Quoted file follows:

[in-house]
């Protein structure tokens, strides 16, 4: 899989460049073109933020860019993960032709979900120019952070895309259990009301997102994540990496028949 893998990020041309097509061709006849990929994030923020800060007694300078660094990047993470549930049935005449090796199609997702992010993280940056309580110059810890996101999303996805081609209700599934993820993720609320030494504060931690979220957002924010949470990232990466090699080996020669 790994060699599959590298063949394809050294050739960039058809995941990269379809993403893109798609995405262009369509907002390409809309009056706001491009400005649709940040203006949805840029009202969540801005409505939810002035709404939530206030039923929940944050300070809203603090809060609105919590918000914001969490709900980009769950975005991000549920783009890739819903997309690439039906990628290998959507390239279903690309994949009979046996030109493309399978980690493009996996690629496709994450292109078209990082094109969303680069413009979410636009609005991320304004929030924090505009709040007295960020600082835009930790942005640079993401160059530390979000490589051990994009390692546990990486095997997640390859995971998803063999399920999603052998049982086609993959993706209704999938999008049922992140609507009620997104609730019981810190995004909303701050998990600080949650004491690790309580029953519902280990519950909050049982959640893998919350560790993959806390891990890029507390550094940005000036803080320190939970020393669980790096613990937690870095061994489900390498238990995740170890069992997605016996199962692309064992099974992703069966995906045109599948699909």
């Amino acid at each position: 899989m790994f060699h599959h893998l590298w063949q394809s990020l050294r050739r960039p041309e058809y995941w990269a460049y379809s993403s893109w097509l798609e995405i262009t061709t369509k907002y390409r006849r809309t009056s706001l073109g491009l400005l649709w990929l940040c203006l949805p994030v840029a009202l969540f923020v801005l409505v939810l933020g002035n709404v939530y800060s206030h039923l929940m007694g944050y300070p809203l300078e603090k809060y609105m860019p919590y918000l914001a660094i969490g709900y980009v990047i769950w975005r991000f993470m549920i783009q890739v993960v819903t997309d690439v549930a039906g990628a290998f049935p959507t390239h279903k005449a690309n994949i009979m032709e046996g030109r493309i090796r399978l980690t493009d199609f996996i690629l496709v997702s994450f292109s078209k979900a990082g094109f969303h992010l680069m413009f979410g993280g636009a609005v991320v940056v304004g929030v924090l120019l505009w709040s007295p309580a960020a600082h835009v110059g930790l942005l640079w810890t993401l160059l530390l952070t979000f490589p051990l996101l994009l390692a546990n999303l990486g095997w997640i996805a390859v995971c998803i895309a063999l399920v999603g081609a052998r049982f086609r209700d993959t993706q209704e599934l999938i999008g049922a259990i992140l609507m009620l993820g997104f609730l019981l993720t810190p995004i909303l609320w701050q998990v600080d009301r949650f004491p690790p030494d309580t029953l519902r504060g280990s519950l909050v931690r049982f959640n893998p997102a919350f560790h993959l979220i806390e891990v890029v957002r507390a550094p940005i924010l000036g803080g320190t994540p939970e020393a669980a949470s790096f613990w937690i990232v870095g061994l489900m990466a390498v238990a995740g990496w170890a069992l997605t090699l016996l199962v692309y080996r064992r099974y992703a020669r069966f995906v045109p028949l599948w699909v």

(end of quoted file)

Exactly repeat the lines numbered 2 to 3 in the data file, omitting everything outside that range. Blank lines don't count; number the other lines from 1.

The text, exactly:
């Protein structure tokens, strides 16, 4: 899989460049073109933020860019993960032709979900120019952070895309259990009301997102994540990496028949 893998990020041309097509061709006849990929994030923020800060007694300078660094990047993470549930049935005449090796199609997702992010993280940056309580110059810890996101999303996805081609209700599934993820993720609320030494504060931690979220957002924010949470990232990466090699080996020669 790994060699599959590298063949394809050294050739960039058809995941990269379809993403893109798609995405262009369509907002390409809309009056706001491009400005649709940040203006949805840029009202969540801005409505939810002035709404939530206030039923929940944050300070809203603090809060609105919590918000914001969490709900980009769950975005991000549920783009890739819903997309690439039906990628290998959507390239279903690309994949009979046996030109493309399978980690493009996996690629496709994450292109078209990082094109969303680069413009979410636009609005991320304004929030924090505009709040007295960020600082835009930790942005640079993401160059530390979000490589051990994009390692546990990486095997997640390859995971998803063999399920999603052998049982086609993959993706209704999938999008049922992140609507009620997104609730019981810190995004909303701050998990600080949650004491690790309580029953519902280990519950909050049982959640893998919350560790993959806390891990890029507390550094940005000036803080320190939970020393669980790096613990937690870095061994489900390498238990995740170890069992997605016996199962692309064992099974992703069966995906045109599948699909």
């Amino acid at each position: 899989m790994f060699h599959h893998l590298w063949q394809s990020l050294r050739r960039p041309e058809y995941w990269a460049y379809s993403s893109w097509l798609e995405i262009t061709t369509k907002y390409r006849r809309t009056s706001l073109g491009l400005l649709w990929l940040c203006l949805p994030v840029a009202l969540f923020v801005l409505v939810l933020g002035n709404v939530y800060s206030h039923l929940m007694g944050y300070p809203l300078e603090k809060y609105m860019p919590y918000l914001a660094i969490g709900y980009v990047i769950w975005r991000f993470m549920i783009q890739v993960v819903t997309d690439v549930a039906g990628a290998f049935p959507t390239h279903k005449a690309n994949i009979m032709e046996g030109r493309i090796r399978l980690t493009d199609f996996i690629l496709v997702s994450f292109s078209k979900a990082g094109f969303h992010l680069m413009f979410g993280g636009a609005v991320v940056v304004g929030v924090l120019l505009w709040s007295p309580a960020a600082h835009v110059g930790l942005l640079w810890t993401l160059l530390l952070t979000f490589p051990l996101l994009l390692a546990n999303l990486g095997w997640i996805a390859v995971c998803i895309a063999l399920v999603g081609a052998r049982f086609r209700d993959t993706q209704e599934l999938i999008g049922a259990i992140l609507m009620l993820g997104f609730l019981l993720t810190p995004i909303l609320w701050q998990v600080d009301r949650f004491p690790p030494d309580t029953l519902r504060g280990s519950l909050v931690r049982f959640n893998p997102a919350f560790h993959l979220i806390e891990v890029v957002r507390a550094p940005i924010l000036g803080g320190t994540p939970e020393a669980a949470s790096f613990w937690i990232v870095g061994l489900m990466a390498v238990a995740g990496w170890a069992l997605t090699l016996l199962v692309y080996r064992r099974y992703a020669r069966f995906v045109p028949l599948w699909v």